The LivelyUp soap bubble greenhouse uses a dynamic foam insulation and shading system for a cold-climate permaculture solar greenhouse in McDonalds Corners, Ontario, growing organic produce year-round without fossil fuels. The world’s first successful hoophouse prototype was constructed by Ross & Kathryn Elliott of Homesol Building Solutions on Sept. 11, 2001, and operated continuously for over 5 years, to as low as -39C. The current 2,000 SF double-layer commercial greenhouse uses 30” – 60” of liquid bubbles, integrated with “Flying Concrete” end walls and rainwater collection for automatic drip irrigation of the compost / soil raised beds. A solar chimney provides no-power summer ventilation, with heat-recovery air exchange in winter. Future PV solar modules will make this growing environment self-sustaining, resilient, and net-zero energy.
If you would like a set of concept plans of the soap bubble insulated and shaded greenhouse, please send $200 + $26 HST to email@example.com by e-transfer, and an electronic copy will be sent to you within 2 working days. Greenhouse consulting is also available at our regular hourly rates, upon signing a consulting contract and first purchasing of a set of plans so we’re “on the same page”! We built this greenhouse in 2001, and operated it continuously for over five years, nobody else in the world has our experience and background, so if you’re looking for a consultant to work with on your own project, we can help!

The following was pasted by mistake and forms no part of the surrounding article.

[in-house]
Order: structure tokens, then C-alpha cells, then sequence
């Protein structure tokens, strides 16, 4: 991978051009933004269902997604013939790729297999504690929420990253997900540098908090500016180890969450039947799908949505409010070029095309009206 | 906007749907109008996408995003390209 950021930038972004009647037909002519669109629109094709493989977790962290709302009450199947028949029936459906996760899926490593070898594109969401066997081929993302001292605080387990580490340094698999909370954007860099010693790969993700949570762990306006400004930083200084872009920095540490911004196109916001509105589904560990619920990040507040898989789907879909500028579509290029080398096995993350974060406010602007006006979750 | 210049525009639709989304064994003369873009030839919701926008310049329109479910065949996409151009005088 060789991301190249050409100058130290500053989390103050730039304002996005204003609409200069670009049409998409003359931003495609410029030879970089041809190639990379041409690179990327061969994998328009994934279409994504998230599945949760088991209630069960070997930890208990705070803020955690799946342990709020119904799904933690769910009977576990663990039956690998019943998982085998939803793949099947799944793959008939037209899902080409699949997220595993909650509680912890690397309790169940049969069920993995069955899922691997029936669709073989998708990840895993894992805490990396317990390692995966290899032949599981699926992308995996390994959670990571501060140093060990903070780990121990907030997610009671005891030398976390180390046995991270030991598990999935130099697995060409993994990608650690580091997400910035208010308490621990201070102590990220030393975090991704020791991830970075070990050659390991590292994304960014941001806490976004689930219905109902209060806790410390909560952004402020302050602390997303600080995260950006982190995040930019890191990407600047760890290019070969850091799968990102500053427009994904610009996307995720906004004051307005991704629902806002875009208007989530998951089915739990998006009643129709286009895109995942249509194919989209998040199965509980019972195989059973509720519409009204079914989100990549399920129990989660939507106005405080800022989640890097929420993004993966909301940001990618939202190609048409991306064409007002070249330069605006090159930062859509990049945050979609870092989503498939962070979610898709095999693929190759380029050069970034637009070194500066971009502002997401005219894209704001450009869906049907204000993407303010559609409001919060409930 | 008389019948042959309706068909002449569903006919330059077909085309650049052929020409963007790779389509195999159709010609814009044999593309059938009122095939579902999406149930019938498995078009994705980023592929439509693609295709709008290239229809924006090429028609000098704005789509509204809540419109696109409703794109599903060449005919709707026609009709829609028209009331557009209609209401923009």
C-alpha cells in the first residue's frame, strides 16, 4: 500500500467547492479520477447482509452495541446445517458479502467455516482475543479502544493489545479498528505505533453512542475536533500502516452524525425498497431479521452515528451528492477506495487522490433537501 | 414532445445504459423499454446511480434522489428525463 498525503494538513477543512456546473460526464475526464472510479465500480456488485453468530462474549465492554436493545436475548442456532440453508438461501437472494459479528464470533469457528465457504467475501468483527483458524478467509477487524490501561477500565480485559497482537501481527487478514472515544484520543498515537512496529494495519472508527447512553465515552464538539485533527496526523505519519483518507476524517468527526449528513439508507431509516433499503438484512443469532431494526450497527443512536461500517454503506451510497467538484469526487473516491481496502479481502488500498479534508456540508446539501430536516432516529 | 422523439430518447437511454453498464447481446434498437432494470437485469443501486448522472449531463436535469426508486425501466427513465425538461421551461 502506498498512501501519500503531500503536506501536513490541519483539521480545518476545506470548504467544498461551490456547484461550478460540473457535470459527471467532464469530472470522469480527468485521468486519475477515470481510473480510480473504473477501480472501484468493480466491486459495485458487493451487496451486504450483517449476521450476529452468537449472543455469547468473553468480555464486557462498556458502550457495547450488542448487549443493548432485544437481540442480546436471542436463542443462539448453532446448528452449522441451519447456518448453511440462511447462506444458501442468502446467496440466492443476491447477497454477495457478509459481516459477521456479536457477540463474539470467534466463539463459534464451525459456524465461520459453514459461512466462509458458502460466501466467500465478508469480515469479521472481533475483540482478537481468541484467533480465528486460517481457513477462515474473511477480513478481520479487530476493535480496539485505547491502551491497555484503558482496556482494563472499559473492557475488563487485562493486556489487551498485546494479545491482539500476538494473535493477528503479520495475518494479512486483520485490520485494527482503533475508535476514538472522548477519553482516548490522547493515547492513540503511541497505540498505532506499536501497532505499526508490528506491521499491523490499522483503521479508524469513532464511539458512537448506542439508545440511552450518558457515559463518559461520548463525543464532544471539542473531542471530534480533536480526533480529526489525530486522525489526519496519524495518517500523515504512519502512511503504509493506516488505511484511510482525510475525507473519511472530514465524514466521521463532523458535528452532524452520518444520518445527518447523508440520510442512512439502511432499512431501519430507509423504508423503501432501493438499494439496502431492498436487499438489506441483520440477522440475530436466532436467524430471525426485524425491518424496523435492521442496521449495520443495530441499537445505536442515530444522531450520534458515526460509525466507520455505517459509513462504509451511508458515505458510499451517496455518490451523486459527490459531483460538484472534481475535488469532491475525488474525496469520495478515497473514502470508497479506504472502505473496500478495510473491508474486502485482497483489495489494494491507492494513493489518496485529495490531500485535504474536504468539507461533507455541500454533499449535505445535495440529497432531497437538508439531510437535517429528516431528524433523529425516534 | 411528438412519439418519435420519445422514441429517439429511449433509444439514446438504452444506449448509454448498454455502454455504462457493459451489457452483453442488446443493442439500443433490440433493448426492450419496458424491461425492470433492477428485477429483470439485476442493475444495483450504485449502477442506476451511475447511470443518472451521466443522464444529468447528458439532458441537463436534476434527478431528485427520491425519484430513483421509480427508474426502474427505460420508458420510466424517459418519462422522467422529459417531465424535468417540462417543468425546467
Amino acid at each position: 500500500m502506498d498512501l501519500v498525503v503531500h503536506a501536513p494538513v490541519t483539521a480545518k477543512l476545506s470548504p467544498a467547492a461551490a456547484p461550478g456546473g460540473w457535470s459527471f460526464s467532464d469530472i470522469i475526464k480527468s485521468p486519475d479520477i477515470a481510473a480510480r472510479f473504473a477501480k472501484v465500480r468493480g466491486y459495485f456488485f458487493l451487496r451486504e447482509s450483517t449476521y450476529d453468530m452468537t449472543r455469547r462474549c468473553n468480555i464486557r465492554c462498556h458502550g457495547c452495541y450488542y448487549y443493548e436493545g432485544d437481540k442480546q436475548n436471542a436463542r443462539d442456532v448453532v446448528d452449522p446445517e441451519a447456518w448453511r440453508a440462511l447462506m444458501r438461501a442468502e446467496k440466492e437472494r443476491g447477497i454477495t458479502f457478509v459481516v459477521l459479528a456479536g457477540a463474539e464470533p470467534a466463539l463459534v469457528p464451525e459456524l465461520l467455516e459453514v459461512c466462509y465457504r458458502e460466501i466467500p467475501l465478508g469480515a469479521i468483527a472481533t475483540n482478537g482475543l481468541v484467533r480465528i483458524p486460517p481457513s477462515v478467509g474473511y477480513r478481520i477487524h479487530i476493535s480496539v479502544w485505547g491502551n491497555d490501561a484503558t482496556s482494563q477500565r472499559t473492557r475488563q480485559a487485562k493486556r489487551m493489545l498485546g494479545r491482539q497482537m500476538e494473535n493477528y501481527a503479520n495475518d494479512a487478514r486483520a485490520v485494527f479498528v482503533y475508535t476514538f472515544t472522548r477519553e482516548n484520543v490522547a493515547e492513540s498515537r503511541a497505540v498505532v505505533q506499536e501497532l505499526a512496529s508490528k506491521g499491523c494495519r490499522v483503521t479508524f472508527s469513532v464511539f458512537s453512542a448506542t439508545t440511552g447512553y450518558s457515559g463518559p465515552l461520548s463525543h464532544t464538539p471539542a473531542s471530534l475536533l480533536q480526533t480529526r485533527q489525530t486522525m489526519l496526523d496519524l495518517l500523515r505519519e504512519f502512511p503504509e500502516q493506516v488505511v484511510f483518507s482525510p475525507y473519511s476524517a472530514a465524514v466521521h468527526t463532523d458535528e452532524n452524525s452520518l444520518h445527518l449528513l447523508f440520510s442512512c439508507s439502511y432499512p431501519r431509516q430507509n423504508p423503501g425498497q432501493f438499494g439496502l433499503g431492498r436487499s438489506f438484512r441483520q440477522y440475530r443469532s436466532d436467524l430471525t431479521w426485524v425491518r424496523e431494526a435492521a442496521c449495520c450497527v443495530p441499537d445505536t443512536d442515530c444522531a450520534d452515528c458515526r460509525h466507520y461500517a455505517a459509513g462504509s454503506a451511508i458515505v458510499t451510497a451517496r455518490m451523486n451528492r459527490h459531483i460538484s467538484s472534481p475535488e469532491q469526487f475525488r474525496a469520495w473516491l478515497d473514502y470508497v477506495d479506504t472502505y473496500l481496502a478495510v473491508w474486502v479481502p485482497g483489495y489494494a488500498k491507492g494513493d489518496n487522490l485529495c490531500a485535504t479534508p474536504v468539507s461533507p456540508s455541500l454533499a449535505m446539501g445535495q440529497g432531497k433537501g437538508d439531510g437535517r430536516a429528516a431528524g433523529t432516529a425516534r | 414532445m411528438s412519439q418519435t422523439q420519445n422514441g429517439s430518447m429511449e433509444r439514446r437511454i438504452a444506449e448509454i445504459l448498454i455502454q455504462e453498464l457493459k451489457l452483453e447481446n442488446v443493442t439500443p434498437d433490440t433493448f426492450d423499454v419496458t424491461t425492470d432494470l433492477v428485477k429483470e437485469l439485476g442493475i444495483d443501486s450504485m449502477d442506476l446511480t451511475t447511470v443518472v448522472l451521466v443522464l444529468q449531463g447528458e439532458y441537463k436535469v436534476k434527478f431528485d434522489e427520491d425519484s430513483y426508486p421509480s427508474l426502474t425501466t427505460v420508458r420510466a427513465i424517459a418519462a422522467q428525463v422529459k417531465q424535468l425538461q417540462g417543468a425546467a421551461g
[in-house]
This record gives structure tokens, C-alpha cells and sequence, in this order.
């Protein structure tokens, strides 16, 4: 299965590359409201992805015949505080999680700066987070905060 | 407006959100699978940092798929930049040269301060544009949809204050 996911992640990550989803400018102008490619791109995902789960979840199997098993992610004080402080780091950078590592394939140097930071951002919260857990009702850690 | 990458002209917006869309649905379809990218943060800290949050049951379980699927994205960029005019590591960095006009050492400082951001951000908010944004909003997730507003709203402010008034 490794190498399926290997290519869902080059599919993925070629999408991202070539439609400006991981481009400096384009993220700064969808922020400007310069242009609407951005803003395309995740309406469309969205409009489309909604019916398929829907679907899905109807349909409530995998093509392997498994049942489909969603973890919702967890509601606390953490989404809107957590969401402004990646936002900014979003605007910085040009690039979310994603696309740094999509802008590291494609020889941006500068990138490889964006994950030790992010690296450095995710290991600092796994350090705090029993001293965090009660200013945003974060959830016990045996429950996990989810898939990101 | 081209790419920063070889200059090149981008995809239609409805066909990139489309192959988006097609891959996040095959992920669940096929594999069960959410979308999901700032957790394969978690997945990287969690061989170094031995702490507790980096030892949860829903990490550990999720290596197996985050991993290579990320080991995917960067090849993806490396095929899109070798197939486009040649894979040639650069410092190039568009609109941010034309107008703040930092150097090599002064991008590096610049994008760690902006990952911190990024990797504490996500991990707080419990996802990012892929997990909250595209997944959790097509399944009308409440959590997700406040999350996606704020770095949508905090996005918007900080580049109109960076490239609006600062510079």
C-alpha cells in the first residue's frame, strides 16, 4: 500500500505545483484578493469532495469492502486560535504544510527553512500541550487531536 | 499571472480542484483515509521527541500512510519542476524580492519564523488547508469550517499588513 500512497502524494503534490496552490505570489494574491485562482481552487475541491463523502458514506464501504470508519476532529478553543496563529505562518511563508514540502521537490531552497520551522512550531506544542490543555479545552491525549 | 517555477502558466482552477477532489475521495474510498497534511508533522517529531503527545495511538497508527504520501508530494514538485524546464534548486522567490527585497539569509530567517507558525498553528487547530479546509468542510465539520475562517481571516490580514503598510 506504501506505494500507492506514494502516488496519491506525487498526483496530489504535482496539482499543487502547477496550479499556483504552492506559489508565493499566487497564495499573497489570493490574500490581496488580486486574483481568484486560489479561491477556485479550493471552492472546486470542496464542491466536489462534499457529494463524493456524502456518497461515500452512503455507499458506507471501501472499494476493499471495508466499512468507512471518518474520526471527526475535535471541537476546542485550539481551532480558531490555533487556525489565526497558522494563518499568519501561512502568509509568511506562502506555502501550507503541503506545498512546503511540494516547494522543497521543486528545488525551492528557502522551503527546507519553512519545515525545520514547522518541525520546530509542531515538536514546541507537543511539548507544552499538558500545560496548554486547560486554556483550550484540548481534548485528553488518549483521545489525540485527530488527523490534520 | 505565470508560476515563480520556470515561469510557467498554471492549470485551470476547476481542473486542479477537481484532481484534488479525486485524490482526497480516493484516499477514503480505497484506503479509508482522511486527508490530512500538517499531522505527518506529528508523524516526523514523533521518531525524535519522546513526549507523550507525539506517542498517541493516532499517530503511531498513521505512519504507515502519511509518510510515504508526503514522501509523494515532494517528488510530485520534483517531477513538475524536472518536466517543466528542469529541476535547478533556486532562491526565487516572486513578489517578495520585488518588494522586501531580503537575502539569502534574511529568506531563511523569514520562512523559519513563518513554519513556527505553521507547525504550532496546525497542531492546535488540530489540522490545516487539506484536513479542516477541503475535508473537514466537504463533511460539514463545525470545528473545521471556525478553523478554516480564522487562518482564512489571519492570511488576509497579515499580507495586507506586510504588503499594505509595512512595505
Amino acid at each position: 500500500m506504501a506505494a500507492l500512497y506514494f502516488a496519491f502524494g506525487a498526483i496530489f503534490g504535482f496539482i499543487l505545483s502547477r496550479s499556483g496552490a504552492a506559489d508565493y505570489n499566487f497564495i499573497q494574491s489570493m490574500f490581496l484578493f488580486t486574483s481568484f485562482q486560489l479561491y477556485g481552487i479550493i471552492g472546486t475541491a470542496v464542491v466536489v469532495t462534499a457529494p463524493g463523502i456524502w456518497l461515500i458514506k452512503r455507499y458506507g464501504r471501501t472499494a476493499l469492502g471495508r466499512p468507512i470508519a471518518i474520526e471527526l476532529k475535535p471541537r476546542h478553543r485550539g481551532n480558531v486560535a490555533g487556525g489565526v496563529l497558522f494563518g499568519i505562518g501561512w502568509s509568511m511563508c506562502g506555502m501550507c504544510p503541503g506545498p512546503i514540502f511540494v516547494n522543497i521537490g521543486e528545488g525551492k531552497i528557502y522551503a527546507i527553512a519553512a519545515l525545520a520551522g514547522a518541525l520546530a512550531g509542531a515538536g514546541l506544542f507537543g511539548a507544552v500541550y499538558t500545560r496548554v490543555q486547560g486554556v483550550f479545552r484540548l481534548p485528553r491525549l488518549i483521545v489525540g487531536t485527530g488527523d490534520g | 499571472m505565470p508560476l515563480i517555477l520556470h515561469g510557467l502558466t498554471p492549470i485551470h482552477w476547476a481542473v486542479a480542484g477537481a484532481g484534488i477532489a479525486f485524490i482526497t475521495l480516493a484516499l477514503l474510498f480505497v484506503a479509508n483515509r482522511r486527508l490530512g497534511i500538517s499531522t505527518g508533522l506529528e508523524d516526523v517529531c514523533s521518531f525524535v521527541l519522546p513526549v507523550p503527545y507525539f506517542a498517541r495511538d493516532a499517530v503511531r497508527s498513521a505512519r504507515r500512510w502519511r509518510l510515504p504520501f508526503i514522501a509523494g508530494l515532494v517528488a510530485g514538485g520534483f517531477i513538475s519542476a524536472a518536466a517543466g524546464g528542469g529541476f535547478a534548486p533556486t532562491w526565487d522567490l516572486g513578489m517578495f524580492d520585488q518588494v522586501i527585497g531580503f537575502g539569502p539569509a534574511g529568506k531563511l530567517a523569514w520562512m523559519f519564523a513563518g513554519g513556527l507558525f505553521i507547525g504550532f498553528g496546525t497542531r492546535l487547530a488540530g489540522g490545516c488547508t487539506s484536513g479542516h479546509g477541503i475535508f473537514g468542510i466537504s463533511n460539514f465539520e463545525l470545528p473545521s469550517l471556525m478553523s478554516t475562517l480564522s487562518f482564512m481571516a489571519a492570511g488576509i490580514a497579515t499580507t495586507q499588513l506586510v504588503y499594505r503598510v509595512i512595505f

Ross was involved in the construction of a “sola roof” bubble glazing research facility for Richard Nelson in 1985 in Montreal, based on previous work including an expired patent by Swedish inventor Zelon (US No. 3672184, June, 1972) for insulating shop windows with soap bubble foam. Professor John Groh at University of Arizona measured R3 per inch for soap bubble greenhouse insulation in 1968, while AHRAE research by Shamim & McDonald in 1995 measured R1 per inch. In 1995, Bill Sturm built a 12,000 SF tomato greenhouse with a soap bubble insulated roof in Calgary, Alberta and measured an 84% energy savings at -20 F. Research in 2006 by Ruth and Andy Lera in the Yukon demonstrated the economic superiority of this technology for northern climates. Freezing (liquid phase change) enhances thermal performance, overheating is eliminated, and natural lighting is unaffected, ensuring optimal year-round plant growth.
A presentation by Ross Elliott at the International Federation of Organic Agriculture Movements (IFOAM) in Victoria, BC on August 23, 2002 put this technology firmly into the public domain, and all materials and equipment needed to build your own are available off-the-shelf. DIY plans, foam concentrate & bubble greenhouse design consulting are available from Homesol.